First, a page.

Be sure to keep each idea on its own post-it note. The ideas should correspond with the drawing in order to visually conceptualize the successes and detractors.
For hybrid and remote teams, Trello boards are a great way to digitize this activity and provide real-time collaboration for all team members. Agile teams can use this method to discuss how to minimize the ‘anchors’ from the previous sprint cycle, and how to further propel the boat forward for the upcoming iteration.
Step 3: Generating Insights From The Sprint Retrospective
The purpose of generating insights is to clarify processes, identify patterns, and bring attention to duplicates in the process. These insights often flow very organically following the discussions from the previous step, where pain points and successes are identified.
For example, let’s say that three people on the team feel as if they would have benefitted from a more specific direction during the sprint.
Three agreements to the same insight is a significant data point in your findings, as opposed to just one person feeling that way.
Discovering these commonalities will help to improve the agile development process for everyone for the next sprint and make sure that every team member feels valued and heard.
Step 4: Decide On The Next Steps For Your Agile Sprint
the sprint retrospective, albeit the one most often overlooked.
From his extensive experience, Philip explains that a lot of teams have really great conversations, but fail to develop any action items in order to move forward with the process. He mentions that although it may be easier to have these conversations but not follow through, the lack of action causes the value of the sprint retrospective to diminish.
During Philip’s sessions, he tries to get the teams to make a list of things to keep in mind during their next sprint in order to improve their current work. Instead of trying to engage in a complete overhaul of their processes, Philip believes that it’s better if teams move forward to the next iteration with just a few key focal points to focus on in order for them to work better together.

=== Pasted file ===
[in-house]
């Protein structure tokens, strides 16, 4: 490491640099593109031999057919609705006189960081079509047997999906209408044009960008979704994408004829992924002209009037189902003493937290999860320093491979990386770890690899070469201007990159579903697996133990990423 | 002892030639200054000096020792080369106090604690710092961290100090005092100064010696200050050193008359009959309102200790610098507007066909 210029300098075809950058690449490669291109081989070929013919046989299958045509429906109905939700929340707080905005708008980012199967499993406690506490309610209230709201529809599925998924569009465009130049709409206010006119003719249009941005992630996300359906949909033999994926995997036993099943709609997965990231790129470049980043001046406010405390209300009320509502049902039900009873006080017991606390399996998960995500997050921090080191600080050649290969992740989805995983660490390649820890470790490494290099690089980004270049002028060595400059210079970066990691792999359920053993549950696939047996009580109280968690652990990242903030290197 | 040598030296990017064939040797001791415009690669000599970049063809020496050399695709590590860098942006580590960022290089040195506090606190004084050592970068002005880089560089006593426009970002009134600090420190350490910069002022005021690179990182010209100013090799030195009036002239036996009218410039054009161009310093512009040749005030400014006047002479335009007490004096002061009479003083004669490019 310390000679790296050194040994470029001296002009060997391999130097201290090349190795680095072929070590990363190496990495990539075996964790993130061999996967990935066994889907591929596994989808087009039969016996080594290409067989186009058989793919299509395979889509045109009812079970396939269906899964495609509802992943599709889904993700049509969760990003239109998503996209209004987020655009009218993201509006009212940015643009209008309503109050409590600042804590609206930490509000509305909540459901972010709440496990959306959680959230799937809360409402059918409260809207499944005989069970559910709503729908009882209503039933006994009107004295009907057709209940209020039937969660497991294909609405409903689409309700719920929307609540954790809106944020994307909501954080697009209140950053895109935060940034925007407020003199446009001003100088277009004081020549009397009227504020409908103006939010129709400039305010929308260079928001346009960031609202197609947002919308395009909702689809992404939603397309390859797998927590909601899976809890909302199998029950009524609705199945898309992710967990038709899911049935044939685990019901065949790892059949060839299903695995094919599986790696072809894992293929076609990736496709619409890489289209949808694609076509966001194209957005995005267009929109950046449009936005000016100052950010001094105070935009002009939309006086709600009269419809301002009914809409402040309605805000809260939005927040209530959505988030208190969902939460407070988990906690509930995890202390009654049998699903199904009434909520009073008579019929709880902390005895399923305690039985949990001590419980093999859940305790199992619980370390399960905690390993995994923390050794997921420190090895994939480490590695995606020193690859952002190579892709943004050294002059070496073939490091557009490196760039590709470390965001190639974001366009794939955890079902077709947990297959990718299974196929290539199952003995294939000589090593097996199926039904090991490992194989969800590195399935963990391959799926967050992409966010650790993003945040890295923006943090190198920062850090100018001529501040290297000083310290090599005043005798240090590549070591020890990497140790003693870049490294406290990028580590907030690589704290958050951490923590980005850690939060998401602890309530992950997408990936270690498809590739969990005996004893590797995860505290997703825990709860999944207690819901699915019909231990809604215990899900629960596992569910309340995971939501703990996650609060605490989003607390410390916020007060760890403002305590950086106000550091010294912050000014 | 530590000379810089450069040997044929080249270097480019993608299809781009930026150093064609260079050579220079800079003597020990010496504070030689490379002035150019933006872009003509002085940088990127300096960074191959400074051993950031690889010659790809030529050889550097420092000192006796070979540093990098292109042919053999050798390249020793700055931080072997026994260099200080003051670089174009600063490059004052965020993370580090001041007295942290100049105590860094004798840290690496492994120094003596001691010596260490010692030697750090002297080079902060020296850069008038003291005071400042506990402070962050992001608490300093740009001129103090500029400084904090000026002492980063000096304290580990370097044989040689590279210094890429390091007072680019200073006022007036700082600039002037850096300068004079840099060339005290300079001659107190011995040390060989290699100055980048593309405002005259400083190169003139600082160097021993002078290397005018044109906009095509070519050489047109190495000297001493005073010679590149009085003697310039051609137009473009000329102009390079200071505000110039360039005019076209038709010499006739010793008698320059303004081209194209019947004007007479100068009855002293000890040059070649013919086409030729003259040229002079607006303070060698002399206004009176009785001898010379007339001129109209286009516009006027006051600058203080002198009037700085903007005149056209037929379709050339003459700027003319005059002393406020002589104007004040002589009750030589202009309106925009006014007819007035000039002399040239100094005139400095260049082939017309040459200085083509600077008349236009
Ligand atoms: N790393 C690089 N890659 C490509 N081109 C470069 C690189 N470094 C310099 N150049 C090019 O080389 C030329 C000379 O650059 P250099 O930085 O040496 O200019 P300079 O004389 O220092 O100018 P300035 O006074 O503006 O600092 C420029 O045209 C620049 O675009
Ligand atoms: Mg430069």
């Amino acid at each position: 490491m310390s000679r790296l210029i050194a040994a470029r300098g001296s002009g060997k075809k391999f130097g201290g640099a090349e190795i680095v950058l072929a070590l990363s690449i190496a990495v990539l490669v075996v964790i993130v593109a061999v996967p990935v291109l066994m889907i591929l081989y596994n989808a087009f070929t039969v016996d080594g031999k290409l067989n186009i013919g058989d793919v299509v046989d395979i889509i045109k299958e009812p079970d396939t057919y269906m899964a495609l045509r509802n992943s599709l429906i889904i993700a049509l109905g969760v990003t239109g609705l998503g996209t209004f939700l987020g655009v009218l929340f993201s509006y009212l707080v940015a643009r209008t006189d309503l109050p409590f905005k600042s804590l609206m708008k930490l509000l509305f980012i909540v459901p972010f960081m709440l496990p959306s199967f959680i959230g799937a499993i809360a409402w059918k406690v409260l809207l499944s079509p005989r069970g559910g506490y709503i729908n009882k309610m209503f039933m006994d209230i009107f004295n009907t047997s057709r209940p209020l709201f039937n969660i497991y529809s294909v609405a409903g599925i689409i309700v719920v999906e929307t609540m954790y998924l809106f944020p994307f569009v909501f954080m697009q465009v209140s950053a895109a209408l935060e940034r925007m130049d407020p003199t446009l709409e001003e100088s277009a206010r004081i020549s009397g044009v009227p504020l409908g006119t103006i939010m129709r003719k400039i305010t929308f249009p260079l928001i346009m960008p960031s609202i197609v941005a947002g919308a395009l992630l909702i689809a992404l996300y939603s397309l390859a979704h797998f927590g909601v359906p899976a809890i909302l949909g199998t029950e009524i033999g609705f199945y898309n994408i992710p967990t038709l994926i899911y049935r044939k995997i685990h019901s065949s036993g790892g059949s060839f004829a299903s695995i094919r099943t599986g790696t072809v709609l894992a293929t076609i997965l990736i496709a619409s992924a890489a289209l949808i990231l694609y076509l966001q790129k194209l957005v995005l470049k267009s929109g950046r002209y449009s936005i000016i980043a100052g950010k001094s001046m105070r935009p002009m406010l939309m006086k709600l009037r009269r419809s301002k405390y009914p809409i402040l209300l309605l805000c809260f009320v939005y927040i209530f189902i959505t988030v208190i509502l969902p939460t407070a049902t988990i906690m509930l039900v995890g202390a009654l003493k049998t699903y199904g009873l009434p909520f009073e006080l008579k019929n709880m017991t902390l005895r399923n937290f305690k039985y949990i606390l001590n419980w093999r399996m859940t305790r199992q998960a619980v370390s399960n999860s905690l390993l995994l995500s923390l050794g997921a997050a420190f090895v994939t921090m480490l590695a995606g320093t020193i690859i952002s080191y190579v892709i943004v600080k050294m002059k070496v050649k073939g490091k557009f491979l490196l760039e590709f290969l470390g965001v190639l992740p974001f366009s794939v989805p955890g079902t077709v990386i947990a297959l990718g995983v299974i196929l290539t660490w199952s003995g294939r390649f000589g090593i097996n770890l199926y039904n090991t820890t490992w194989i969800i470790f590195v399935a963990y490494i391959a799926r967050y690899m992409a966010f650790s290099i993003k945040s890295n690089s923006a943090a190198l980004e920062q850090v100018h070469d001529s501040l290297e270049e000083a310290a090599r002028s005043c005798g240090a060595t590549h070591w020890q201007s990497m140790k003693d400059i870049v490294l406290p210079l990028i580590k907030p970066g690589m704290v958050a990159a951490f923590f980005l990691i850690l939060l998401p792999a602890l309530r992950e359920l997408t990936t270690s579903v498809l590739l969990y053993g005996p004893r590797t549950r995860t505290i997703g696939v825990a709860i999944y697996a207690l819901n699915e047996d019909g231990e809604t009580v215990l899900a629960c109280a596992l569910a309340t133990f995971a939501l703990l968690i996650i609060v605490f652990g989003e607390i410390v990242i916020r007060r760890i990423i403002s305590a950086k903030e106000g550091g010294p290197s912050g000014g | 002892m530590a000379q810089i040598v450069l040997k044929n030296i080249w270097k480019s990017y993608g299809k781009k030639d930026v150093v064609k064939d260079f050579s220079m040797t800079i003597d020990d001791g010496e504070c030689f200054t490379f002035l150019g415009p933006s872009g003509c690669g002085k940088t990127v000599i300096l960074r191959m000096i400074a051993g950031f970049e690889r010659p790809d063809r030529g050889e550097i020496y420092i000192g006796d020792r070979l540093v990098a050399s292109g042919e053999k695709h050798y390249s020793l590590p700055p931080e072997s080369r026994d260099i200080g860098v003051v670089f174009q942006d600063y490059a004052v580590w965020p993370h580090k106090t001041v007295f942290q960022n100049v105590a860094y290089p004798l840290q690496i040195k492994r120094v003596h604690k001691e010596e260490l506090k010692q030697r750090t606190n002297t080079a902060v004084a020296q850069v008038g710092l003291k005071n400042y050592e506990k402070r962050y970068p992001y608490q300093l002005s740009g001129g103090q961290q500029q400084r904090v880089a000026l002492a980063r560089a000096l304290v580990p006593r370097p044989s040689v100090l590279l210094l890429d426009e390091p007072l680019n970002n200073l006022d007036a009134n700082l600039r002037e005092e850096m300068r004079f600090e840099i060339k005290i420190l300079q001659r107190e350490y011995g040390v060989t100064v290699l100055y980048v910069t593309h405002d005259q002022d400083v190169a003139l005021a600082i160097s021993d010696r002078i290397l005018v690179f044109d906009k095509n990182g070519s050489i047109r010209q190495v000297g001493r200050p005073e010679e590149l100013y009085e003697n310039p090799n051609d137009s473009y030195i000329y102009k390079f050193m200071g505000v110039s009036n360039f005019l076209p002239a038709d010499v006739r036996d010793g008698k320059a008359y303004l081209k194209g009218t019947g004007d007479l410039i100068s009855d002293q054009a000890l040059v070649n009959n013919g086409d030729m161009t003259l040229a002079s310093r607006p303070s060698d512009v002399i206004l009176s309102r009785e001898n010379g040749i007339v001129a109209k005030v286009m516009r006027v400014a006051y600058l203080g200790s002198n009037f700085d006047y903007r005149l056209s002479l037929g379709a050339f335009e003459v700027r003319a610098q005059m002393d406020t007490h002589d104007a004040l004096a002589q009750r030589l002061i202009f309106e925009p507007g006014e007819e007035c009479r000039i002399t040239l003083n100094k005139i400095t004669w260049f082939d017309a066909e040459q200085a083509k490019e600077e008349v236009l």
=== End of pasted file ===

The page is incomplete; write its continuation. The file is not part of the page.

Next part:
Step 5: Tying A Bow On The Sprint Retrospective
To summarize the sprint retrospective, Philip prefers to keep the tone light. After discussing each person’s takeaways, he finds that closing on a high note greatly benefits the team as a whole.
For example, a fun and interactive way to wrap up the retrospective is to take each action item discussed in Step 4 and ask the team to create entertaining posters inspired by those items. The team members can further collaborate with each other to pick an image, agree on a title, and then write a humorous description.
Remote teams—we’ve got you covered!
Trello is revolutionizing team collaboration by going beyond the board and making teamwork easier than ever. Use Trello’s dashboards, timelines, tables, and more to create visually appealing and engaging summaries for your retrospective.
These are just a few lighthearted ways to encourage teamwork while hammering home the action items they are agreeing to pursue during the next sprint cycle.
Take Agile Action For Your Sprint Retrospectives
These five actionable steps will help your team master their ideal version of a sprint retrospective in no time. Keep in mind that sprint retrospectives are completely customizable! Encourage your team to try different sets of activities during the meetings, or dig deeper into follow-up tasks with a unique approach tailored to their personal needs.
Don’t forget about those calendar settings! Agile sprints are designed to run for ideally two weeks at most. Following the completion of the sprint, scheduling another retrospective will be the key to ensuring continuous improvement for your team.
For a more detailed breakdown of these steps, be sure to visit Philip’s Trello Board.
Philip primarily uses this board to organize and share sprint retrospective approaches that have been proposed by him and by others. He also offers advice for agile teams that are new to retrospectives, and helps them determine the best ways to structure their agile development process.